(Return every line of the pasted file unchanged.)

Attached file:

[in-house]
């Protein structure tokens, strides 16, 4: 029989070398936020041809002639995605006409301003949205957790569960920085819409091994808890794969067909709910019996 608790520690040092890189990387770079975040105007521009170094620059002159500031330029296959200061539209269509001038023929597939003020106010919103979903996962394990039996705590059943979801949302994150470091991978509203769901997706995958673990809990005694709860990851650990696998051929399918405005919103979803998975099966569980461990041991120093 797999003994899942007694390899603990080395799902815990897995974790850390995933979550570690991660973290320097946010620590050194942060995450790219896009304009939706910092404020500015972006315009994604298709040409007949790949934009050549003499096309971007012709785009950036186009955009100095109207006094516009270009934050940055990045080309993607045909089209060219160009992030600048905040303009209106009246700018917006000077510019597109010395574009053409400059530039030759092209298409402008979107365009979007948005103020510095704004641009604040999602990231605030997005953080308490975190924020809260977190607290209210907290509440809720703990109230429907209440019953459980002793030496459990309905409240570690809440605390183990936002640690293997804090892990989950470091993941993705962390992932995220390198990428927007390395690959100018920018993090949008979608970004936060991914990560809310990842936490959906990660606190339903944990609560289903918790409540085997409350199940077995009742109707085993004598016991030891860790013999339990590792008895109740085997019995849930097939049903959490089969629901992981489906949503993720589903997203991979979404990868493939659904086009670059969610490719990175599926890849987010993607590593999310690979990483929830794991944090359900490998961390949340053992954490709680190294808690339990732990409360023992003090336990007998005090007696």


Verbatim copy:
[in-house]
């Protein structure tokens, strides 16, 4: 029989070398936020041809002639995605006409301003949205957790569960920085819409091994808890794969067909709910019996 608790520690040092890189990387770079975040105007521009170094620059002159500031330029296959200061539209269509001038023929597939003020106010919103979903996962394990039996705590059943979801949302994150470091991978509203769901997706995958673990809990005694709860990851650990696998051929399918405005919103979803998975099966569980461990041991120093 797999003994899942007694390899603990080395799902815990897995974790850390995933979550570690991660973290320097946010620590050194942060995450790219896009304009939706910092404020500015972006315009994604298709040409007949790949934009050549003499096309971007012709785009950036186009955009100095109207006094516009270009934050940055990045080309993607045909089209060219160009992030600048905040303009209106009246700018917006000077510019597109010395574009053409400059530039030759092209298409402008979107365009979007948005103020510095704004641009604040999602990231605030997005953080308490975190924020809260977190607290209210907290509440809720703990109230429907209440019953459980002793030496459990309905409240570690809440605390183990936002640690293997804090892990989950470091993941993705962390992932995220390198990428927007390395690959100018920018993090949008979608970004936060991914990560809310990842936490959906990660606190339903944990609560289903918790409540085997409350199940077995009742109707085993004598016991030891860790013999339990590792008895109740085997019995849930097939049903959490089969629901992981489906949503993720589903997203991979979404990868493939659904086009670059969610490719990175599926890849987010993607590593999310690979990483929830794991944090359900490998961390949340053992954490709680190294808690339990732990409360023992003090336990007998005090007696």